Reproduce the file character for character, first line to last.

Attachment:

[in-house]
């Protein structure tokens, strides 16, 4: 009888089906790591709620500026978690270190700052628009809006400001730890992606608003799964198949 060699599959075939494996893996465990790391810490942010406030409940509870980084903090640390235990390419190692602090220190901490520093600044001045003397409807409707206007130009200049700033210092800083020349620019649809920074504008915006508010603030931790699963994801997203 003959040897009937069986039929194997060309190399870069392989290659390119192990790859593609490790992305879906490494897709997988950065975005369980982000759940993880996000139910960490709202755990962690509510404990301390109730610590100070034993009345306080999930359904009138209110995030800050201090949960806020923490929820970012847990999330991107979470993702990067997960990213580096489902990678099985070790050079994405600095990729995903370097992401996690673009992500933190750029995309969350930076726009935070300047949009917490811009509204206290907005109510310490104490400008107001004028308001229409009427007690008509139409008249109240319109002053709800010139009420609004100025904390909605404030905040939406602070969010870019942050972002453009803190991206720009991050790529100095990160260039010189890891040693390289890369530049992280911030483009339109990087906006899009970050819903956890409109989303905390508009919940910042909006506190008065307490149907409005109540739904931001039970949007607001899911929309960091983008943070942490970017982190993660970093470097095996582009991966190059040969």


[in-house]
């Protein structure tokens, strides 16, 4: 009888089906790591709620500026978690270190700052628009809006400001730890992606608003799964198949 060699599959075939494996893996465990790391810490942010406030409940509870980084903090640390235990390419190692602090220190901490520093600044001045003397409807409707206007130009200049700033210092800083020349620019649809920074504008915006508010603030931790699963994801997203 003959040897009937069986039929194997060309190399870069392989290659390119192990790859593609490790992305879906490494897709997988950065975005369980982000759940993880996000139910960490709202755990962690509510404990301390109730610590100070034993009345306080999930359904009138209110995030800050201090949960806020923490929820970012847990999330991107979470993702990067997960990213580096489902990678099985070790050079994405600095990729995903370097992401996690673009992500933190750029995309969350930076726009935070300047949009917490811009509204206290907005109510310490104490400008107001004028308001229409009427007690008509139409008249109240319109002053709800010139009420609004100025904390909605404030905040939406602070969010870019942050972002453009803190991206720009991050790529100095990160260039010189890891040693390289890369530049992280911030483009339109990087906006899009970050819903956890409109989303905390508009919940910042909006506190008065307490149907409005109540739904931001039970949007607001899911929309960091983008943070942490970017982190993660970093470097095996582009991966190059040969």